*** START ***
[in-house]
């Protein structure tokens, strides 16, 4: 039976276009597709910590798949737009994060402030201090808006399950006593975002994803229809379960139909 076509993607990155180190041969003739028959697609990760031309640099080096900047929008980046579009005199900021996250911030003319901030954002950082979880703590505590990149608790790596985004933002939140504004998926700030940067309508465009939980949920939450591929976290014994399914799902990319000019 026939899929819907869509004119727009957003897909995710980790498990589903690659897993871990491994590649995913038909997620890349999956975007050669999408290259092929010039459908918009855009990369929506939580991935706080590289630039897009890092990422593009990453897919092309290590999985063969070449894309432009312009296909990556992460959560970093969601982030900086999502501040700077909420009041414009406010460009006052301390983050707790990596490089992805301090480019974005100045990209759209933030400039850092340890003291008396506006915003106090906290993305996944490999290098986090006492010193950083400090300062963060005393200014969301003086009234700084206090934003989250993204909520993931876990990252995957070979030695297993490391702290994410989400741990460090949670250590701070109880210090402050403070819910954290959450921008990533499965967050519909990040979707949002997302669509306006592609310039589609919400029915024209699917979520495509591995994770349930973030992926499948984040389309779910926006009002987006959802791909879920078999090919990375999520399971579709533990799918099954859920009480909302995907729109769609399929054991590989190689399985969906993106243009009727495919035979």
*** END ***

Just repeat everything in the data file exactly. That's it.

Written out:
[in-house]
């Protein structure tokens, strides 16, 4: 039976276009597709910590798949737009994060402030201090808006399950006593975002994803229809379960139909 076509993607990155180190041969003739028959697609990760031309640099080096900047929008980046579009005199900021996250911030003319901030954002950082979880703590505590990149608790790596985004933002939140504004998926700030940067309508465009939980949920939450591929976290014994399914799902990319000019 026939899929819907869509004119727009957003897909995710980790498990589903690659897993871990491994590649995913038909997620890349999956975007050669999408290259092929010039459908918009855009990369929506939580991935706080590289630039897009890092990422593009990453897919092309290590999985063969070449894309432009312009296909990556992460959560970093969601982030900086999502501040700077909420009041414009406010460009006052301390983050707790990596490089992805301090480019974005100045990209759209933030400039850092340890003291008396506006915003106090906290993305996944490999290098986090006492010193950083400090300062963060005393200014969301003086009234700084206090934003989250993204909520993931876990990252995957070979030695297993490391702290994410989400741990460090949670250590701070109880210090402050403070819910954290959450921008990533499965967050519909990040979707949002997302669509306006592609310039589609919400029915024209699917979520495509591995994770349930973030992926499948984040389309779910926006009002987006959802791909879920078999090919990375999520399971579709533990799918099954859920009480909302995907729109769609399929054991590989190689399985969906993106243009009727495919035979």